Another problem we haven’t discussed yet is that of using existing data models to infer the state of something that we want to trigger on. In some cases we’re lucky that the data model naturally happens to contain exactly the information we want to trigger on. In other cases, not so much. What do we do then? Do we muddy the existing data model by adding just one more field, to keep our omniscient cron job satisfied? I would personally be looking for different options very quickly.

To summarize: we are looking for a solution that

As advertised earlier, the path I’m suggesting is in no way new nor sophisticated. It’s fundamental programming. One of the classics. It’s decoupling.

If we simply separate tracking of events and reacting to events, we can have all of the benefits from our two solutions with very few of the drawbacks. We might even be able to move a large part of the human responsibility for declaring event triggers to non-developers!

The following snippet looks very similar to our first one-liner snippet, but the result is quite different.

class UserRepository:
   def store_user(user):
      	data={'name': user.name, 'email': user.email},

Although there’s a new name here that I haven’t introduced yet (eventdripper - yay naming!), there are no tricks and it should be fairly obvious that by logging the occurrence of an event instead of reacting to it immediately, we can move the responsibility of sending emails away from the place that the event naturally occurs. In this case, the responsibility has been moved to the mysterious Ms Eventdripper.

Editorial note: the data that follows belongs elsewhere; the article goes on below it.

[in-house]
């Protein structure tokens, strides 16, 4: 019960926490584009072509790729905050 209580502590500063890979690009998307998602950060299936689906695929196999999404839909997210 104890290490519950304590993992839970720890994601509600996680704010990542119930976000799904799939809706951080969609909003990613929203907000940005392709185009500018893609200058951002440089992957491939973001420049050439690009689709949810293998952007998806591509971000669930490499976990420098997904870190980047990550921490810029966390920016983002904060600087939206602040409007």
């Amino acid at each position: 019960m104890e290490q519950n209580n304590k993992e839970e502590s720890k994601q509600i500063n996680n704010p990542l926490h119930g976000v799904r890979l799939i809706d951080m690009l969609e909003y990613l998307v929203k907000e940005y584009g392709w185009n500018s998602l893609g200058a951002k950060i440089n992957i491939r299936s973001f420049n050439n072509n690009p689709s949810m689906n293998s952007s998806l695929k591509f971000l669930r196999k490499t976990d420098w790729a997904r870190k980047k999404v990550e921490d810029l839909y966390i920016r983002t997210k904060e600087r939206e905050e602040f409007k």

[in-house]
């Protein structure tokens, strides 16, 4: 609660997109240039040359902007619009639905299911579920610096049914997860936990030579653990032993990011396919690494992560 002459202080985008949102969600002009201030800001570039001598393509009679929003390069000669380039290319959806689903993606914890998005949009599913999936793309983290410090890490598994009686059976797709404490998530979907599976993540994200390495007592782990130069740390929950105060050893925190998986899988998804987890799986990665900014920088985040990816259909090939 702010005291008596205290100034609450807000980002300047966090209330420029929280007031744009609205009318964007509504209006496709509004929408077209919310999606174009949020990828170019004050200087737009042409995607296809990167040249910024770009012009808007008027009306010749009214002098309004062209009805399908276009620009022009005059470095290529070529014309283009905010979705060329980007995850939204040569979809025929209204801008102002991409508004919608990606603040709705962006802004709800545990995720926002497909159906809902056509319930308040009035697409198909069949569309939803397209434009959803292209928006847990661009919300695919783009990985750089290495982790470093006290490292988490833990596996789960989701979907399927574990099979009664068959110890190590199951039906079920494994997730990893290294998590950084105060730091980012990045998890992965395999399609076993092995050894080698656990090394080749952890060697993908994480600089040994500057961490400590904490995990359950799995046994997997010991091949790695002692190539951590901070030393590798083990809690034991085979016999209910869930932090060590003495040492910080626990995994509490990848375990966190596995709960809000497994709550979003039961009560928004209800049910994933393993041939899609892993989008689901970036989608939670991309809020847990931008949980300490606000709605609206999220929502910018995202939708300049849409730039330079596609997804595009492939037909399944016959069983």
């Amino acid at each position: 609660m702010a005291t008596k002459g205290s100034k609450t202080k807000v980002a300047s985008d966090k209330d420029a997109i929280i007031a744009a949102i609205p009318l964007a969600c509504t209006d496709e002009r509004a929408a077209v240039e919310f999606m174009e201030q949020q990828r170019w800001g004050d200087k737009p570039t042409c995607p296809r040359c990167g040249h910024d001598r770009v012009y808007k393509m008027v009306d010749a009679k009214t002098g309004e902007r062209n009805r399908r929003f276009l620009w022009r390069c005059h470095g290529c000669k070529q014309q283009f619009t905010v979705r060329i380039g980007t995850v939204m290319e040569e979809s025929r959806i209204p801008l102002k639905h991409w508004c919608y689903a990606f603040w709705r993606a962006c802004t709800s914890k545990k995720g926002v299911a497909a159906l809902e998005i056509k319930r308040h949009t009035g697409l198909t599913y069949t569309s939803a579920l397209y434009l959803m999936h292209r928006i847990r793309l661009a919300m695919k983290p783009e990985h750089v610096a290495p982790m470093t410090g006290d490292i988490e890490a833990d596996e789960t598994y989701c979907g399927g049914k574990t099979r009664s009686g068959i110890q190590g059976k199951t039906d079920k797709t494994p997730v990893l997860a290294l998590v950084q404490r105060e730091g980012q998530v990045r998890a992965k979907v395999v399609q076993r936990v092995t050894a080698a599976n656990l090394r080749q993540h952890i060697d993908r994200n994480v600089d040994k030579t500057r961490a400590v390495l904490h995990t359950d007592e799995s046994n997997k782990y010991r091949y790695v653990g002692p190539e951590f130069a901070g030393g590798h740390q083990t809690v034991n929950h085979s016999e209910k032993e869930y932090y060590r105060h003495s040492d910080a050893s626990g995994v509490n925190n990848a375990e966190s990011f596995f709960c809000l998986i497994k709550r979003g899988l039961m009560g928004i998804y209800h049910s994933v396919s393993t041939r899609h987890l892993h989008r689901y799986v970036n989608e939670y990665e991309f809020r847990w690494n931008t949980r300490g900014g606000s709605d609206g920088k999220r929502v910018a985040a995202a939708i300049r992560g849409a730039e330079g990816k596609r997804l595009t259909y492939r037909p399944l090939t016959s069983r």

Besides delegating responsibility, another benefit of logging events is that we no longer need to keep our handsy octopus on staff. Since eventdripper is given all information required to determine which event triggers to trigger, we no longer need an omniscient entity that can snoop on the existing data model to gather information about the current state of things. This also avoids the temptation of adding new fields to our data models just to satisfy the needs of our snoop.

As you might have guessed from the poor naming, I’ve implemented a service that makes it easy to log events and react to them later. It tries to solve the problems described in this post, and it works for complex event triggers with restrictions on real-world timings. That service is called…. Eventdripper!


As indicated by the snippet above, the interface of eventdripper is dead simple:

 POST /event
 	"event": "user_created",
 	"entity_id": "user-id",
 	"data": { /* data relevant when reacting to the event */ }

All the information it needs to do its magic is:

  1. the name of event that happened
  2. a unique identifier for the entity the event relates to

The third parameter, "data", is an optional, opaque value that the consumer can use to add metadata needed when reacting to the event. In our example, since we’re sending an email, it might be nice to have the user’s name and email.

In order to get data into eventdripper, we just have to send the above payload over our preferred transport (Seb anyone?). Eventdripper then collects the events and shoves them into a database, indexing them on "event" and "entity id". For the purposes of this post, the way data is transported and stored isn’t super important. As long as events are received in-order and the database allows fast lookup by event and entity id, we’re golden.